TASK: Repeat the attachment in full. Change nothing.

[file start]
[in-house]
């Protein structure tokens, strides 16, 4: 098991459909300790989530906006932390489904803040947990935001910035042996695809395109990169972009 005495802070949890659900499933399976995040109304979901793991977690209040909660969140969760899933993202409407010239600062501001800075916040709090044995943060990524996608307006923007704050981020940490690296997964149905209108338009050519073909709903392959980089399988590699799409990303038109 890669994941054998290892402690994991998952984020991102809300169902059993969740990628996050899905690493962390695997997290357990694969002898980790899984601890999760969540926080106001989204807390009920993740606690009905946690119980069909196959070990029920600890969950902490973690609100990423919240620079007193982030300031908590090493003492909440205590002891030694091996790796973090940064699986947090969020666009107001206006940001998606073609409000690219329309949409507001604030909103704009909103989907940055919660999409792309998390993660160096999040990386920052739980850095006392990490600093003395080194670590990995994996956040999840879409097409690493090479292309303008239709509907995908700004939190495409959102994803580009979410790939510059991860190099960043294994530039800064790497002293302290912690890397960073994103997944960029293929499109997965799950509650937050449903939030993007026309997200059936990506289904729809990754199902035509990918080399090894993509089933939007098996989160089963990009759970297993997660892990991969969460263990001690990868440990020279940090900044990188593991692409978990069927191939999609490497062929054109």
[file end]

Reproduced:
[in-house]
């Protein structure tokens, strides 16, 4: 098991459909300790989530906006932390489904803040947990935001910035042996695809395109990169972009 005495802070949890659900499933399976995040109304979901793991977690209040909660969140969760899933993202409407010239600062501001800075916040709090044995943060990524996608307006923007704050981020940490690296997964149905209108338009050519073909709903392959980089399988590699799409990303038109 890669994941054998290892402690994991998952984020991102809300169902059993969740990628996050899905690493962390695997997290357990694969002898980790899984601890999760969540926080106001989204807390009920993740606690009905946690119980069909196959070990029920600890969950902490973690609100990423919240620079007193982030300031908590090493003492909440205590002891030694091996790796973090940064699986947090969020666009107001206006940001998606073609409000690219329309949409507001604030909103704009909103989907940055919660999409792309998390993660160096999040990386920052739980850095006392990490600093003395080194670590990995994996956040999840879409097409690493090479292309303008239709509907995908700004939190495409959102994803580009979410790939510059991860190099960043294994530039800064790497002293302290912690890397960073994103997944960029293929499109997965799950509650937050449903939030993007026309997200059936990506289904729809990754199902035509990918080399090894993509089933939007098996989160089963990009759970297993997660892990991969969460263990001690990868440990020279940090900044990188593991692409978990069927191939999609490497062929054109």